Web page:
Tap My Mind

A Blog by Scott Isaacs

Searching for a Niche

WARNING: I ramble on and on in this post.

So the last few days I’ve been thinking a lot about “my niche”, or, more accurately, my lack thereof.  OK, so I haven’t been on a pilgrimage, or quest, or anything like that, but I’ve probably spent a grand total of 30-60 minutes thinking about this, and talking to Gerry about it.

You know how some people are known by what they are good at?  For example, there’s the “patterns guy“, the “persistence/ORM guy“, the “AI guy“, the “audiobook guy“, the “RSS guy” etc.  Well, I’m wondering what “guy” I am, or should be, or if I should be a “guy” at all.  It’s not an ego thing really — I just want to be an expert at something.

So far, I don’t think that I am an expert on any particular topic.  I know a fair amount about a fair amount of topics, but can’t think of anything where I might be considered the guru.  I’ve been trying to think about what topic I would like to use as my niche, so I started by thinking of things that interest me or have interested me in the past.  Here’s a short list:

  • Programming
  • Graph Theory (enjoyed in college)
  • Number Theory (enjoyed in college)
  • Reading books (although I tend to stop reading after about 20-50 pages)
  • Reading blogs
  • Music (playing and listening)
  • Writing (sometimes)

I know I have other interests, but these seemed to be the most likely to lead to some level of gurudom (guruness?  guruosity?).  Of course, I’ve forgotten almost everything I learned about Graph and Number Theory, and I’m barely an amateur on my bass guitar.  I could study, though, if I could see some application of the knowledge.  After all these years, I don’t even know how one would apply knowledge gained in the study of Number Theory — I just remember thinking the class was very enjoyable and that I had a good teacher.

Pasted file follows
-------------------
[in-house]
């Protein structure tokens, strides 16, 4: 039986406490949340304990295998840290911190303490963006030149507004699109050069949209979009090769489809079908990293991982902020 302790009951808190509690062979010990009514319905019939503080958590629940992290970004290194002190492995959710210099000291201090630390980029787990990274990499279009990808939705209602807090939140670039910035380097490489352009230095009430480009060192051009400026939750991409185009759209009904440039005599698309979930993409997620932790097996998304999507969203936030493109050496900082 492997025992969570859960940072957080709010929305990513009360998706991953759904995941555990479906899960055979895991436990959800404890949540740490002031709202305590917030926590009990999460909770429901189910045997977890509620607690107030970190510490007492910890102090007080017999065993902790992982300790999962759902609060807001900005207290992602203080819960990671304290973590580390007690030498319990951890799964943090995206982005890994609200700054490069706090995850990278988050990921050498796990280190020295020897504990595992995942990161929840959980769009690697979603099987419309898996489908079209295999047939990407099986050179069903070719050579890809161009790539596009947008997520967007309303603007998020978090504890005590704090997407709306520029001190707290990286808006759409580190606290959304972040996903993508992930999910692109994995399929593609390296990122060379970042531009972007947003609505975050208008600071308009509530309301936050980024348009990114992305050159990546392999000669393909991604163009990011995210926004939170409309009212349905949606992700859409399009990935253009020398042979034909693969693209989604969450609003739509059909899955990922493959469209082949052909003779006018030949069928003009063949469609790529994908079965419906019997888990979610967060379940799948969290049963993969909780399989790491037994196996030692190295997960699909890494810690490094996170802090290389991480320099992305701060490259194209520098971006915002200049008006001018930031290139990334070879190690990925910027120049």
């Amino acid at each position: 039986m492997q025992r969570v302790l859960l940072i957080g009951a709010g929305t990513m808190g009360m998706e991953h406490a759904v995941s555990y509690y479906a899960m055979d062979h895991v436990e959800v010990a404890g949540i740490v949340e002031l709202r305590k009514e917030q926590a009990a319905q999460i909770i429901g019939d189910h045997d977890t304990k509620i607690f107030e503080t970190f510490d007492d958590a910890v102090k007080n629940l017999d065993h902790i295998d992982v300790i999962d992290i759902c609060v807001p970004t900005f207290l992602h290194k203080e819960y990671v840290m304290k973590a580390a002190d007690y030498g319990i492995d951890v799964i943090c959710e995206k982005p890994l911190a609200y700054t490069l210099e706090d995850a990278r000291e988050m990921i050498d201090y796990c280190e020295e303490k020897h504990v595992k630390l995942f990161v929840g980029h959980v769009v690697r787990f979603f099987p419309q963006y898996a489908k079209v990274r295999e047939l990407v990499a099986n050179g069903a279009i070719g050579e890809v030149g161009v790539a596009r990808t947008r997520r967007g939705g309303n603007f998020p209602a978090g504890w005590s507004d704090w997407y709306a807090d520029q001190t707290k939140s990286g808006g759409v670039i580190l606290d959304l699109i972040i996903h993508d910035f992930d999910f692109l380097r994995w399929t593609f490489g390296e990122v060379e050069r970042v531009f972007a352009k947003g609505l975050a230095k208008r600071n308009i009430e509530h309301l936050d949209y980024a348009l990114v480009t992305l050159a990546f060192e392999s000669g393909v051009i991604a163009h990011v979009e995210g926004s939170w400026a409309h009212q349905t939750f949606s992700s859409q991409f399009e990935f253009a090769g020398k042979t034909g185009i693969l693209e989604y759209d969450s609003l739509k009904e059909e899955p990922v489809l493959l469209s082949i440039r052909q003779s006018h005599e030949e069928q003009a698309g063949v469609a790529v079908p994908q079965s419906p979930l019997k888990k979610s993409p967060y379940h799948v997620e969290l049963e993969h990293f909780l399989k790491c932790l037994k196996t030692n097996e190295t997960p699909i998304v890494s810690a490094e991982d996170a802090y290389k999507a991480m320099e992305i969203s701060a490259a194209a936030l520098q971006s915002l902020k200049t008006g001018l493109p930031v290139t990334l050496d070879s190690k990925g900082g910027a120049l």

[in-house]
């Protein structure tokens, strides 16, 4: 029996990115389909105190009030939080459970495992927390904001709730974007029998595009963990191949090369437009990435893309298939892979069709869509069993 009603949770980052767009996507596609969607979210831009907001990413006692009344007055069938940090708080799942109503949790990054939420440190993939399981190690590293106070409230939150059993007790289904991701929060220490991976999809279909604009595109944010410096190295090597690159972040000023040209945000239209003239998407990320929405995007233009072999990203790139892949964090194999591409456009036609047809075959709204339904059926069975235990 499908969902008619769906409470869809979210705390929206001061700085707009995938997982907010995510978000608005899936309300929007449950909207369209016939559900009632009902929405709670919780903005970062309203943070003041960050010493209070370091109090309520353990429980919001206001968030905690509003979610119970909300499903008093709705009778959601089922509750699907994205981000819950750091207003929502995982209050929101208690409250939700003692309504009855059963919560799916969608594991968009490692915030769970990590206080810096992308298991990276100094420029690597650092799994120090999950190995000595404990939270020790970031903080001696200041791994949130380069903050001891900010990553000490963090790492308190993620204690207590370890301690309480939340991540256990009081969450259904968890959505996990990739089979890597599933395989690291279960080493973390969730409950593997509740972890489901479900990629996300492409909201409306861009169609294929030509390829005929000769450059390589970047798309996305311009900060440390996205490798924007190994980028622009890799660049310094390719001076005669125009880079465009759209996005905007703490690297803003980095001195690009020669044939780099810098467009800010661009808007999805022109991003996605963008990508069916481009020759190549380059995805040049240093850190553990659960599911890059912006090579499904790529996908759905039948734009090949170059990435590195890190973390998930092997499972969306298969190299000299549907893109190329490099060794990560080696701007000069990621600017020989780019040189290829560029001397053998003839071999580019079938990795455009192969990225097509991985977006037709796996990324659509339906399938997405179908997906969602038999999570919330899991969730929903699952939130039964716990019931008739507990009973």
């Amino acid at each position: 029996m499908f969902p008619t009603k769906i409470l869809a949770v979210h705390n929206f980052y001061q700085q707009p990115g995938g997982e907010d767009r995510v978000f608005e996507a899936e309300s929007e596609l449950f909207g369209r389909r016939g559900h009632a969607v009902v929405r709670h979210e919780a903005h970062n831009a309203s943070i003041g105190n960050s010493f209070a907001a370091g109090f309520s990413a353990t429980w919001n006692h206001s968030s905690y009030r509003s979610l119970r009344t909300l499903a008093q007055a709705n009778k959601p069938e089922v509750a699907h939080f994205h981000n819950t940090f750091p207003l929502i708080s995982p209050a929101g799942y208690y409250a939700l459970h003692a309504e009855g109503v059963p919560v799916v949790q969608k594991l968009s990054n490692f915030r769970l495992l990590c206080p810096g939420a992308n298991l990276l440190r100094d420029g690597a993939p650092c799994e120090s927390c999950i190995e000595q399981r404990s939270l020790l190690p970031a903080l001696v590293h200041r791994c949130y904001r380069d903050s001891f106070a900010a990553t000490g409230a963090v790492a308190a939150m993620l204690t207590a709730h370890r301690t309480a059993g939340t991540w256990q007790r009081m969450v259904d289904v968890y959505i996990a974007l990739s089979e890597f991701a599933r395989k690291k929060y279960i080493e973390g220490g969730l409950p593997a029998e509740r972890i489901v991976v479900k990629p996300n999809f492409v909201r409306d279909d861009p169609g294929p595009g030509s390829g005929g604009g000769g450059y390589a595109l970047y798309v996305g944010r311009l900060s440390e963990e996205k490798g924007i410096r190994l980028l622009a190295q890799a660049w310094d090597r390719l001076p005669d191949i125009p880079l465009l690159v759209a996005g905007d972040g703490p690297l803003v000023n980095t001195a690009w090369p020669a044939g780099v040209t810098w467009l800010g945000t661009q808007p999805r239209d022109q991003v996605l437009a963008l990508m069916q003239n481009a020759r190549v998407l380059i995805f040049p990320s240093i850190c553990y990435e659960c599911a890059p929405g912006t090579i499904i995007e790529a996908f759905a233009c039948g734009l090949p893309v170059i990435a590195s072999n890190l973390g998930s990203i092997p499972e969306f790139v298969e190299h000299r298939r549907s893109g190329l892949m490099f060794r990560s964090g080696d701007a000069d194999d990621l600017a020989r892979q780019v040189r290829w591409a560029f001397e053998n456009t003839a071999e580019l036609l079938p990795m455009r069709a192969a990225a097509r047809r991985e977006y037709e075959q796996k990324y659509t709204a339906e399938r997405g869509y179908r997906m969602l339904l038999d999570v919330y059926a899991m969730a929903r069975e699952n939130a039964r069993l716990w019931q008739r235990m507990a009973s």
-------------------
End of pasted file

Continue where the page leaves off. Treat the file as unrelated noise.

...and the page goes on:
I should go dig up my old textbooks.

Other than the math topics, my interest list seems to indicate that maybe I should become a reviewer of some sort (book, music, blog, etc.), but I really have no interest at all in doing that.  God only knows that I don’t want to be an expert at code reviews.  Now that would be boring.

This is just the present-day version of “what do I want to be when I grow up”.  I knew better when I was 14 what I wanted to be than I do now at 30.  If you had asked me 15 years ago, I would have told you that I was going to be a physicist.  I had taken a high school physics class that was very easy and natural and interesting.  Of course, college physics changed my mind on that topic, and I’ve been unsure of what I wanted to do ever since.

Oh well.  It’s not like I have to make a life-changing decision on anything this week, right?  But I am going to spend some time thinking about what interests me, and what I can do to become an expert at those things.

Unfortunately, I think becoming a professional baseball player is out of the picture anymore.

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2 Comments

  1. You’re just about the best at whatever you set your mind to, and your mind frustratingly (for me) seems to remember just about everything… Follow what you love, just be sure to blog about it… and everything will be good!

  2. Scott,

    Don’t worry. Even the “persistence/ORM guy” wonders what he’s going to be when he grows up. πŸ˜‰

    I would start by analyzing what books you’re drawn to when you go to Barnes and Nobles. Are they web design books? .NET books (if so, what area)? Plays? Sports? That should help you focus on where your interestes lie.

    Another thought is to become an editor for a technical journal. It would satisfy your reading interest and stay under your “losing interest” threshold.

    Don’t worry…you’ll figure it out. If not, you have an excuse at 40 for a mid-life crisis – get a Ferrari, wear a gold medallion and find that blonde bombshell. πŸ˜‰

    Sean

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